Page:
Currency Casus Belli?

Is a current undervaluation of the Chinese yuan plausible?

President candidate Donald Trump has argued for the imposition of tariffs on Chinese imports as a proper response to Chinese manipulation of the currency.[0] [1] Figure 1 depicts the nominal USD/CNY exchange rate in the blue line (where down is a depreciation of the Chinese currency).


Figure 1: USD/CNY exchange rate (blue, left log scale), and log real trade weighted value of the Chinese yuan (broad basket), 2010=0 (red, right scale). Down is a depreciation of the Chinese currency. Source: Federal Reserve via FRED, BIS, author’s calculation.

While the CNY has clearly depreciated against the US dollar, roughly 10% in log terms, the nominal bilateral exchange rate is pretty irrelevant in macro terms. The real, and effective, currency value is more important. And here, the depreciation is much less pronounced, roughly 6%.

Now, these are changes relative to some date; what we want to know is where the Chinese exchange rate is relative to where it should be. This is a much more involved question, taken up in many previous posts (see [2] [3] [4]). Rather than reviewing the material on currency misalignment, I’ll focus on the update to my previous work which views misalignment through the lens of the “Penn effect”, the phenomenon that the value of a currency in real terms varies with per capita income.

In a recent paper written by myself, Yin-Wong Cheung and Xin Nong, we find that by 2011, the Chinese currency was roughly at equilibrium. This is shown in Figure 2, which displays a quadratic fit of price level to per capita income (both in PPP terms).


Figure 2: OLS fit of price level on per capita income (red line), 66% and 95% prediction intervals; CNY in solid red circles. Sample is developing countries, using PWT8.1 data. Source: Cheung, Chinn and Nong, “Estimating Currency Misalignment Using the Penn Effect: It’s Not As Simple As It Looks,” mimeo (July 29, 2016).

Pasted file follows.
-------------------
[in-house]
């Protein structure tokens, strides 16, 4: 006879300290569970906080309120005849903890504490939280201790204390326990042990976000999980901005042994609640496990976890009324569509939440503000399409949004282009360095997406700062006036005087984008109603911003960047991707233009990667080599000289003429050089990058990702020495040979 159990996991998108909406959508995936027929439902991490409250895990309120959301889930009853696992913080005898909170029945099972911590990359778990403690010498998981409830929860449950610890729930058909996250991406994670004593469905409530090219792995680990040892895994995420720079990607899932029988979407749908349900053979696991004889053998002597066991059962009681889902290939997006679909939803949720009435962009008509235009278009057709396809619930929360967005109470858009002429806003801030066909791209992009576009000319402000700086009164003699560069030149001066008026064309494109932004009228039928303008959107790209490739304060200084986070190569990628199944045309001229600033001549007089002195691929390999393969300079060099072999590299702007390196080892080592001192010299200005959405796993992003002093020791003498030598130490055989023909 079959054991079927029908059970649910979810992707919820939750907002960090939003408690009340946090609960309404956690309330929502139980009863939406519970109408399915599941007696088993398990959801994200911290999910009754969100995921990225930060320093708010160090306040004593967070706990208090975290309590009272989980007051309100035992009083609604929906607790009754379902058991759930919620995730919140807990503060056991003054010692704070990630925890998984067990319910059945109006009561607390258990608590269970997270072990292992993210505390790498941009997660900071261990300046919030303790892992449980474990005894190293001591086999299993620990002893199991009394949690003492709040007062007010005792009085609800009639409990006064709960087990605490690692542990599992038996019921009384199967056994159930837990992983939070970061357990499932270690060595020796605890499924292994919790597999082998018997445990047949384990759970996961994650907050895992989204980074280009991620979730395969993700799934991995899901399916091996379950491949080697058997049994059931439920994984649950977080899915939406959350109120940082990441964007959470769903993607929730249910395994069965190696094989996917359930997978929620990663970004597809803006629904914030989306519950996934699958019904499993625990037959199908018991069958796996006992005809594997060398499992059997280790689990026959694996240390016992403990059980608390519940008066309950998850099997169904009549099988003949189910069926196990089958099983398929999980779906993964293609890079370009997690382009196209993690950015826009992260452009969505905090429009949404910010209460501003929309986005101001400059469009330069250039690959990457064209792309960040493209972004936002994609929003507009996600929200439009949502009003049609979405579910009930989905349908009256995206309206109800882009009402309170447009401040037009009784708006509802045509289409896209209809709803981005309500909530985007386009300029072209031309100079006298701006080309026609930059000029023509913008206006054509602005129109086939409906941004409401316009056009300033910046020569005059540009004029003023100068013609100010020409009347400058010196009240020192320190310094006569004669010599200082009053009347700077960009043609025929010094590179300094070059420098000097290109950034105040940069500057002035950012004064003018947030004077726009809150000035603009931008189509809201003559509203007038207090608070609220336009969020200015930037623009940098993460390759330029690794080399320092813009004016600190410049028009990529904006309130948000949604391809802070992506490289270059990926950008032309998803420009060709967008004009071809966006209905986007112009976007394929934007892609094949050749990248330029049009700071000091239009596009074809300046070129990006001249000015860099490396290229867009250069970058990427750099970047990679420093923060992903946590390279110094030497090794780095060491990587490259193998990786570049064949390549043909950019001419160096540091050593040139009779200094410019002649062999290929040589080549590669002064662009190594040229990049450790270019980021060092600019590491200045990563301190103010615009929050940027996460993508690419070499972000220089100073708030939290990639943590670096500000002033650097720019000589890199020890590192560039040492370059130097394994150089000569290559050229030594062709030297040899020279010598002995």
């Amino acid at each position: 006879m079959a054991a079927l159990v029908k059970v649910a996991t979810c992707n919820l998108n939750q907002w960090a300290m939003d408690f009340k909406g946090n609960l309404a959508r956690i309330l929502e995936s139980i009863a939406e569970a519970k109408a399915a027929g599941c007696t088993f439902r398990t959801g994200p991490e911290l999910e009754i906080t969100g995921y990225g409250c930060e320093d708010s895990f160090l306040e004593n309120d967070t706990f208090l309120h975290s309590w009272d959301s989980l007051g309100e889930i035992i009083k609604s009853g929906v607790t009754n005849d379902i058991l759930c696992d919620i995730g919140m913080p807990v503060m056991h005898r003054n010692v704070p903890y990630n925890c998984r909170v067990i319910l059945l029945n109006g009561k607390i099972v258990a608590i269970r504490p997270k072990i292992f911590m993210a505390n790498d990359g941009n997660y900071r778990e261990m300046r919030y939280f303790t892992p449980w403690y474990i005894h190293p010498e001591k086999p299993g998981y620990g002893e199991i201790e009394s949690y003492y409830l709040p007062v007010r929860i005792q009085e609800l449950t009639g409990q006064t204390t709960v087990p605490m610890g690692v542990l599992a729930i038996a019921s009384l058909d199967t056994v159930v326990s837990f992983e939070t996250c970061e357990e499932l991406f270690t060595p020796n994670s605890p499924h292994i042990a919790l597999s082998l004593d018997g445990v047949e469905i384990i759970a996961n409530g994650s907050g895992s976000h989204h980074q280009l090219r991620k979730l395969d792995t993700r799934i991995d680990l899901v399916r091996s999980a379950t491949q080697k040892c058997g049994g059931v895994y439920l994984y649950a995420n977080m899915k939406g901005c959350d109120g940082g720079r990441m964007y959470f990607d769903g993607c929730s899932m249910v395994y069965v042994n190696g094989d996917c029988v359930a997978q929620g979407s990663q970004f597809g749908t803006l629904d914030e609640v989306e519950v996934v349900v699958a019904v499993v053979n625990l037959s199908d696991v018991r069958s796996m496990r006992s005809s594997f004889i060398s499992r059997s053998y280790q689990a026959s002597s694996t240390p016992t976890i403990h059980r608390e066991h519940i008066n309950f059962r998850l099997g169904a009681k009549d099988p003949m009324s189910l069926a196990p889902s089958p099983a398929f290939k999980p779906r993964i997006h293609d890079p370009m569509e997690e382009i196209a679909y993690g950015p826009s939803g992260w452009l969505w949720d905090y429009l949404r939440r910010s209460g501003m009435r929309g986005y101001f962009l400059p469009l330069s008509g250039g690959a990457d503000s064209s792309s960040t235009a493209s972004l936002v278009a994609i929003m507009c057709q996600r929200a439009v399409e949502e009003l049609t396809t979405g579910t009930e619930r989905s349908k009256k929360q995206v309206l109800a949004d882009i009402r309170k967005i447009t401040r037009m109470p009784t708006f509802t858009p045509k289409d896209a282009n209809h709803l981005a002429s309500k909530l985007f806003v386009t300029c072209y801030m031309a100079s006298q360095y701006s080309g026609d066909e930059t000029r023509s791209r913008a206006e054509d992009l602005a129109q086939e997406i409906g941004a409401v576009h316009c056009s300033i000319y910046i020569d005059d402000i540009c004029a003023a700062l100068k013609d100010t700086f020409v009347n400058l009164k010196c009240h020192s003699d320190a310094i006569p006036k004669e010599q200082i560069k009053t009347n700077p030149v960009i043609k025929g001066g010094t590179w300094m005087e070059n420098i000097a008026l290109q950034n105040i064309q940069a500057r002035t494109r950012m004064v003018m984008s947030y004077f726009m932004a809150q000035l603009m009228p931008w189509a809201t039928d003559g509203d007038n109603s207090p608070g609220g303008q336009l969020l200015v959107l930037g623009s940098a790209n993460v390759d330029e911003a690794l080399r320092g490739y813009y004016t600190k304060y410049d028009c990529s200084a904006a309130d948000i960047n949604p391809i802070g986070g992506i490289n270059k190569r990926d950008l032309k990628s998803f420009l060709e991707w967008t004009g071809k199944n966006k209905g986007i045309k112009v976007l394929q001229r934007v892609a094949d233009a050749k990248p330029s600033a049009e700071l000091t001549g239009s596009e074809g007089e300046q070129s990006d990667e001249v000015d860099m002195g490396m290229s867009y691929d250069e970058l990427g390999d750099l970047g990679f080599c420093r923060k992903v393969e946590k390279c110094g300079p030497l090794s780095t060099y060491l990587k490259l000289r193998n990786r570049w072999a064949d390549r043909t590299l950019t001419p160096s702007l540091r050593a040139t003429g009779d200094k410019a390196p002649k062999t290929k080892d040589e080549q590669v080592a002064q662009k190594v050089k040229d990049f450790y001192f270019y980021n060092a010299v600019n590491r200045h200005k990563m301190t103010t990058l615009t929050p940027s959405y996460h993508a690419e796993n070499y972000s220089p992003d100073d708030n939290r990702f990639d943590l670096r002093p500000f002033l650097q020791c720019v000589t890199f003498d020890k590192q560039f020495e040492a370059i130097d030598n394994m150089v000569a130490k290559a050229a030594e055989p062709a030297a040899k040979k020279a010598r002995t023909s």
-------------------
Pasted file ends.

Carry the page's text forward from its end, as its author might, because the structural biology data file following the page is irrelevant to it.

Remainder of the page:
Even after the recent depreciation, the CNY is still some 20% above where it was in 2011, suggesting that the CNY is not currently undervalued. If significant undervaluation is an important component of one’s definition of currency manipulation, then the case for imposing massive tariffs on the order of 45% is very weak.

4 thoughts on “Currency Casus Belli?

  1. Steven Kopits

    Recent Chinese economic data, notably capital flows from last month, suggest the creeping devaluation of the yuan may slowly be finding its right level.

    It would be interesting, Menzie, to consider whether the 8% yuan devaluation since 2013 is consistent with an economy purportedly growing by 6-7% pa for that entire period. Thus, China’s economy should be about 21% bigger than it was three years ago, against a gain of around 6% for the US. And yet the yuan has devalued more or less for the entire period. Can we conclude anything about true Chinese GDP growth from this seeming mismatch between headline growth and observed exchange rates?

    1. Menzie Chinn Post author

      Steven Kopits: The Penn effect is a trend phenomenon, and allows for determining an equilibrium level. Short run macro developments can move the exchange rates in a direction opposite from the trend. Also note the elasticity (linear spec.) of price level with respect to per capita income is 0.124, so the 15% gain in relative per capita income has only a minimal impact on the equilibrium level.

  2. Mike Smitka

    Rescale so that one unit up or down is equal to a 5% change. Now that simplifies things a (very small) bit because a 5% decrease followed by a 5% increase doesn’t get you back to the same point, but it’s a good approximation, and makes internalizing / interpreting / discussing easier.

    I did that back in November, here’s the blog post link. I’ll next teach my China course again from January 2016, and will update then.

    BTW that will be the course’s 30th iteration, er, reinvention … initially it was a comparative economics course with a bit of economic history thrown in, and then more of an economic development course with a strong ag econ component, and recently a course focused about one-fourth on growth models and one-third on the microeconomics of migration and demographics. Now that migration is slowing, sometime in the next few years I’ll need to shift towards a Japan-like analysis of the tensions of slowing growth and an aging population, large swings in S-I, financial sector stress and so on, all for a strictly undergrad audience.

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